Gasoline Futures Up From Four-Month Low

By Brian L. Milne, Refined Fuels Editor, Telvent DTN

Gasoline prices in spot market trading following the Memorial Day weekend were moving higher alongside an advance by gasoline futures known as the Reformulated Blendstock for Oxygenate Blending contract that trades on the New York Mercantile Exchange. Trading has been relatively thin so far in post-holiday trading, with the upside bend in prices forged by recent events regarding the euro zone, Iran, and a technical rebound in the futures contract.

The nearby delivery June RBOB futures contract has rallied off a four-month low posted just ahead of the holiday in the backwardated market, which refers to a market in which near-term prices are at a premium to deferred delivery. The advance by the RBOB contract from the recent low could mark a reversal in the short-term trend for the contract to higher, suggesting the futures contract will continue to gain. There is however a steep discount between the June and July contracts of 6cts to 7cts in front of the June contract’s expiration on May 31.

View Telvent DTN’s Weekly and Historical Gasoline Price Index.

Aside from technical features, NYMEX oil futures were finding upside support from what is now viewed as failed talks between Iran and six world powers over Tehran’s pursuit of a nuclear capability. An early year premium in global oil prices was mostly unwound, reflected in a $23.01 drop from a March 1 high to May 24 low in ICE Brent crude futures on hope the talks would ease the concern that Iran is seeking a nuclear weapon. Those hopes dimmed after inspectors found uranium enriched to a level beyond what would be necessary for peaceful use and closer to weapon’s grade material.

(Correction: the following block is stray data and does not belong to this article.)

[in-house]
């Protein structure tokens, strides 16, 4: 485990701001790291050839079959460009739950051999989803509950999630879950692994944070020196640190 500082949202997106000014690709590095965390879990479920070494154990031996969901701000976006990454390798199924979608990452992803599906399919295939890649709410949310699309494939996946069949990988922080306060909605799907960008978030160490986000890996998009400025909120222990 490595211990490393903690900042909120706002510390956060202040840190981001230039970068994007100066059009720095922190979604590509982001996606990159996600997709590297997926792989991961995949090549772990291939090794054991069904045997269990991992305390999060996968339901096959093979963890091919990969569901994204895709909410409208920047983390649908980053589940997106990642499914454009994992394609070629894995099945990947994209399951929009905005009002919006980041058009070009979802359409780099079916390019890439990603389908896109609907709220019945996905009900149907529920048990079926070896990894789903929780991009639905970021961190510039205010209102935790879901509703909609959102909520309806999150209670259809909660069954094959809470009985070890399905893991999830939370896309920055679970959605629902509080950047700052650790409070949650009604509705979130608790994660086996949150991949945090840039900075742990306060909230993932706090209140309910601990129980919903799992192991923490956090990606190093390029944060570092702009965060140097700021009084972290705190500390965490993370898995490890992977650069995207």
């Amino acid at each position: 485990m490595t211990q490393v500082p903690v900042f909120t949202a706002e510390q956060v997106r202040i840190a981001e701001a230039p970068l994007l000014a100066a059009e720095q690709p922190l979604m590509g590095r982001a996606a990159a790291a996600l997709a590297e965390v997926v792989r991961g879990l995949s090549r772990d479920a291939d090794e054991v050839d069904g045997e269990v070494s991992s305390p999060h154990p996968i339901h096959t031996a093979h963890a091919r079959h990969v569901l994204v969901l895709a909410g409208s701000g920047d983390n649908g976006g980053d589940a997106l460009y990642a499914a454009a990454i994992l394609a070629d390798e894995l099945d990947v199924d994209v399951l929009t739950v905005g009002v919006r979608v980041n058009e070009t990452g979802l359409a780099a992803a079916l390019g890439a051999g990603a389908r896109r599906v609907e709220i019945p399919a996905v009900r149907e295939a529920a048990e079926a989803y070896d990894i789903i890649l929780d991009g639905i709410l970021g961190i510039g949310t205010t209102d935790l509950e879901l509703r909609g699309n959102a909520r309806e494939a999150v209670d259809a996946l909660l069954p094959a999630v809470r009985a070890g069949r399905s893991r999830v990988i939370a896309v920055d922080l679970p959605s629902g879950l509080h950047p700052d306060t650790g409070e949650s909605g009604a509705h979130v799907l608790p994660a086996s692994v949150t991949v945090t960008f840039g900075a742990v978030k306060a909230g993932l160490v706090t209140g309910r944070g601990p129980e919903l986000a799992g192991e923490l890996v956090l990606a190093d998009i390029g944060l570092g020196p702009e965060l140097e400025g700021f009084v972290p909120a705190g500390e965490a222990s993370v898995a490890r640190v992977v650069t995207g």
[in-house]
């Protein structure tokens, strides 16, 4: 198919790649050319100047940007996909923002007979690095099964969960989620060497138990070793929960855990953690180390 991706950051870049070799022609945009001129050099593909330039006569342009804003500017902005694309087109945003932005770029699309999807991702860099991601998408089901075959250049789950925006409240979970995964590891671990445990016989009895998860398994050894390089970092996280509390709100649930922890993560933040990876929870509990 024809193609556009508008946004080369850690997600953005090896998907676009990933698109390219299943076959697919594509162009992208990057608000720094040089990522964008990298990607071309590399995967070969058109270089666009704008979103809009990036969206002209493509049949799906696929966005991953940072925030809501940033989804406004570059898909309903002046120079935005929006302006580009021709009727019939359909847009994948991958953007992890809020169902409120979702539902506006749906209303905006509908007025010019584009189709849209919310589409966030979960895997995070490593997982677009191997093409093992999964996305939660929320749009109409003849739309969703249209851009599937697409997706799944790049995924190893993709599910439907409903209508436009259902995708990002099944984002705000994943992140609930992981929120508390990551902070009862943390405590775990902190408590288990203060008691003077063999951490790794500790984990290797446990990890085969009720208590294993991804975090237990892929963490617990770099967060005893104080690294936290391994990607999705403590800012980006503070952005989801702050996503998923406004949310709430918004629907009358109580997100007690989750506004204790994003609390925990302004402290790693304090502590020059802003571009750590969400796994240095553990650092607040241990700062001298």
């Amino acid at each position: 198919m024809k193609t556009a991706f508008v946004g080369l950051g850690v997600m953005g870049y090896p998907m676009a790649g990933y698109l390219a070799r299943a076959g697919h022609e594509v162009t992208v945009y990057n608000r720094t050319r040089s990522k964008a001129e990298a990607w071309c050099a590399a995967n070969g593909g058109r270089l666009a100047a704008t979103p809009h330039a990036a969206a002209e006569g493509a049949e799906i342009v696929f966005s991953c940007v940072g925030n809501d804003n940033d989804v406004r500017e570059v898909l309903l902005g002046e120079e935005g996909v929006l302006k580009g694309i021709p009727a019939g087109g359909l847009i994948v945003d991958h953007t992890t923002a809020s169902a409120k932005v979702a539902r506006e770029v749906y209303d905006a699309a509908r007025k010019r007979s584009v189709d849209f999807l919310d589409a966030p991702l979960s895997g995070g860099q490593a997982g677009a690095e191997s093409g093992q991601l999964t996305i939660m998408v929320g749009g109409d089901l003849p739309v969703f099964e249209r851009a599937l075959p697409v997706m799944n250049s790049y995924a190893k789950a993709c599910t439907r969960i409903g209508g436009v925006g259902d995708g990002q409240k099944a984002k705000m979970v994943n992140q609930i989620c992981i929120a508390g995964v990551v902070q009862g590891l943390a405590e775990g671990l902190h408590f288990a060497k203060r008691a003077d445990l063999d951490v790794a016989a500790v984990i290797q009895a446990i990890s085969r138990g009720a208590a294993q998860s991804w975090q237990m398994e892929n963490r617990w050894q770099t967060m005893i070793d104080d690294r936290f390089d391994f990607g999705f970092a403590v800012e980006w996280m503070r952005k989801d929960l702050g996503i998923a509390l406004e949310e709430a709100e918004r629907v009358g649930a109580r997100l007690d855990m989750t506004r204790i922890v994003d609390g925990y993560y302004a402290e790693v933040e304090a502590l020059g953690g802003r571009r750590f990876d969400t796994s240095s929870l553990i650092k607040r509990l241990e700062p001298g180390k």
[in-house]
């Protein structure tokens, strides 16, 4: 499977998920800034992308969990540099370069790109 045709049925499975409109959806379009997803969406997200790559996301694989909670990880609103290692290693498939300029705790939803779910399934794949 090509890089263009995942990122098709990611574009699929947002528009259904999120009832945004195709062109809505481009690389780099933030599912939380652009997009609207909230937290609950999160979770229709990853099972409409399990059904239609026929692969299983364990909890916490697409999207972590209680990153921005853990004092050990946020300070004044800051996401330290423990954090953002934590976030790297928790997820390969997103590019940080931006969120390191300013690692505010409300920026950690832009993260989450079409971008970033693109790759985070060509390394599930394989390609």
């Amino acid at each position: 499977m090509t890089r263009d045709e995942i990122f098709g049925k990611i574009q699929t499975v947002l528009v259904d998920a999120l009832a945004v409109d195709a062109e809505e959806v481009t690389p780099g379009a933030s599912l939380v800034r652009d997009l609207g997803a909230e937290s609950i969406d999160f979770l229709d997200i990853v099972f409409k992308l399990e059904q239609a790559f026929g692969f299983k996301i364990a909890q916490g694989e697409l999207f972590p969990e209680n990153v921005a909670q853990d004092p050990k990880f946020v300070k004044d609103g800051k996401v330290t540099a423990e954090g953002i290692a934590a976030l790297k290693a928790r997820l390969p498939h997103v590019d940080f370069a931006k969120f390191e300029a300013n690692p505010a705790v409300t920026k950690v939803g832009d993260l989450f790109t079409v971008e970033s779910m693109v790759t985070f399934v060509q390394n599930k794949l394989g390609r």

There are additional talks scheduled in June with the six world powers and Iran in Moscow, but observers now doubt a breakthrough. This raises concern that we could see a supply disruption of some sort this summer, with sanctions on Iran’s oil continuing to tighten, and a European Union embargo on Iranian oil set to take effect July 1.

Barring an attack by Israel or the U.S. against Iranian nuclear targets, we are unlikely to see a re-inflation in the Iranian risk premium in oil prices on the scale of what occurred during the first quarter. This is partly due to coordination plans between the US and other members of the International Energy Agency to release oil from emergency reserves to ease market worries.

Oil markets also found support in post-holiday trade on polling number in Greece showing the conservative New Democracy party taking the lead from a more radical party that wants to terminate recent deals with bailout lenders. The numbers ahead of an election in June suggest Greece would continue to work with rescue lenders, which is seen heading off a potential exit by the country from the euro.

Although wholesale costs were mixed and seen moving higher this week, retail gasoline prices should still move lower into June, with the recent decline in the market not fully reflected at the pump.

About the Author
Brian L. Milne is the Refined Fuels Editor for Telvent DTN—a leading business-to-business provider of real-time commodity information services. Milne has been focused on the energy industry for 16 years as an analyst, journalist and editor. He can be reached at


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